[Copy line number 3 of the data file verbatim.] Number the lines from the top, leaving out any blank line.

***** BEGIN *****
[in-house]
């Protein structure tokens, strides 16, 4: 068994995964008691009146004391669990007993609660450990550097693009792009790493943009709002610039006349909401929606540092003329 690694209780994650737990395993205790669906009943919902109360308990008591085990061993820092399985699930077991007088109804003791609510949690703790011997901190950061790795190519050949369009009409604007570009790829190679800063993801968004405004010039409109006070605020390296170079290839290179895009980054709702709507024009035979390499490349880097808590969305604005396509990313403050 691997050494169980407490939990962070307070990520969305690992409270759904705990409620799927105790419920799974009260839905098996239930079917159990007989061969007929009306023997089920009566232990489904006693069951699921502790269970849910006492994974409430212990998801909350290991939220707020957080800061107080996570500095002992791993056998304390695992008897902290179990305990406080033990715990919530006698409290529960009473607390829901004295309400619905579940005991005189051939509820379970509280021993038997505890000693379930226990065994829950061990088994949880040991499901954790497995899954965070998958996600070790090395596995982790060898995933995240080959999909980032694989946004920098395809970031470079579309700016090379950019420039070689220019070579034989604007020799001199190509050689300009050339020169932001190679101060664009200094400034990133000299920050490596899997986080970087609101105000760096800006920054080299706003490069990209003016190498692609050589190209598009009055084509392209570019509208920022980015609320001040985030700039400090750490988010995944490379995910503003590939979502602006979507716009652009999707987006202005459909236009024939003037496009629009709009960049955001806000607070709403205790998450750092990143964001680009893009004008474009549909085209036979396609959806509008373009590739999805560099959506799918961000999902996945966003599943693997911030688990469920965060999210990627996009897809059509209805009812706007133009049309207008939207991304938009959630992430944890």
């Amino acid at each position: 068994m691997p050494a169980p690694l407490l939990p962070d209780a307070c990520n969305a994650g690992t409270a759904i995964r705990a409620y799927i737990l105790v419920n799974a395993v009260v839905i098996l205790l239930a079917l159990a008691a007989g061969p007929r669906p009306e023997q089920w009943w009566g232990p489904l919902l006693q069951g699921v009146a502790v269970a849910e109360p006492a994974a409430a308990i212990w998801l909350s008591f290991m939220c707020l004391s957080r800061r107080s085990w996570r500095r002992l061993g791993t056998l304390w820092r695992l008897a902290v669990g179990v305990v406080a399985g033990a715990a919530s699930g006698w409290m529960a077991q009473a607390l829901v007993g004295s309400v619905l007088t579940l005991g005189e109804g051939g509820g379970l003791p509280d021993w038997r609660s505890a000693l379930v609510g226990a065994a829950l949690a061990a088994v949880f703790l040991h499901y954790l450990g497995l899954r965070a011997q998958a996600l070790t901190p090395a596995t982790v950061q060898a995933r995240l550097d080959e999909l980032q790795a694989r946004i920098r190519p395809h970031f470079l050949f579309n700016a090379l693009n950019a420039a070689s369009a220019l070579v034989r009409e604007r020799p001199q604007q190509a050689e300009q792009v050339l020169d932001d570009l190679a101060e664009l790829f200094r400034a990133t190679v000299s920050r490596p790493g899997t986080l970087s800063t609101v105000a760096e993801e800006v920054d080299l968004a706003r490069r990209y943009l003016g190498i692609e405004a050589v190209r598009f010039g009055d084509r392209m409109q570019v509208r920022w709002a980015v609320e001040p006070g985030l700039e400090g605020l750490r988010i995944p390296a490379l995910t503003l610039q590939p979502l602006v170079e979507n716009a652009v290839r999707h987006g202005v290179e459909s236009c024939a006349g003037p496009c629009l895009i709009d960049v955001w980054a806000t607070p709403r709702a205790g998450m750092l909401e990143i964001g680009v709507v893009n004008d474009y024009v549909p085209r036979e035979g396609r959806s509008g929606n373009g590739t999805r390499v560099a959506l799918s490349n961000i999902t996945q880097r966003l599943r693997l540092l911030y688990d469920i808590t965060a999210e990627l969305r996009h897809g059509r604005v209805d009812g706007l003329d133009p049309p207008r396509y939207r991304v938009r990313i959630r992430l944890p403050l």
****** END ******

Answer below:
């Amino acid at each position: 068994m691997p050494a169980p690694l407490l939990p962070d209780a307070c990520n969305a994650g690992t409270a759904i995964r705990a409620y799927i737990l105790v419920n799974a395993v009260v839905i098996l205790l239930a079917l159990a008691a007989g061969p007929r669906p009306e023997q089920w009943w009566g232990p489904l919902l006693q069951g699921v009146a502790v269970a849910e109360p006492a994974a409430a308990i212990w998801l909350s008591f290991m939220c707020l004391s957080r800061r107080s085990w996570r500095r002992l061993g791993t056998l304390w820092r695992l008897a902290v669990g179990v305990v406080a399985g033990a715990a919530s699930g006698w409290m529960a077991q009473a607390l829901v007993g004295s309400v619905l007088t579940l005991g005189e109804g051939g509820g379970l003791p509280d021993w038997r609660s505890a000693l379930v609510g226990a065994a829950l949690a061990a088994v949880f703790l040991h499901y954790l450990g497995l899954r965070a011997q998958a996600l070790t901190p090395a596995t982790v950061q060898a995933r995240l550097d080959e999909l980032q790795a694989r946004i920098r190519p395809h970031f470079l050949f579309n700016a090379l693009n950019a420039a070689s369009a220019l070579v034989r009409e604007r020799p001199q604007q190509a050689e300009q792009v050339l020169d932001d570009l190679a101060e664009l790829f200094r400034a990133t190679v000299s920050r490596p790493g899997t986080l970087s800063t609101v105000a760096e993801e800006v920054d080299l968004a706003r490069r990209y943009l003016g190498i692609e405004a050589v190209r598009f010039g009055d084509r392209m409109q570019v509208r920022w709002a980015v609320e001040p006070g985030l700039e400090g605020l750490r988010i995944p390296a490379l995910t503003l610039q590939p979502l602006v170079e979507n716009a652009v290839r999707h987006g202005v290179e459909s236009c024939a006349g003037p496009c629009l895009i709009d960049v955001w980054a806000t607070p709403r709702a205790g998450m750092l909401e990143i964001g680009v709507v893009n004008d474009y024009v549909p085209r036979e035979g396609r959806s509008g929606n373009g590739t999805r390499v560099a959506l799918s490349n961000i999902t996945q880097r966003l599943r693997l540092l911030y688990d469920i808590t965060a999210e990627l969305r996009h897809g059509r604005v209805d009812g706007l003329d133009p049309p207008r396509y939207r991304v938009r990313i959630r992430l944890p403050l």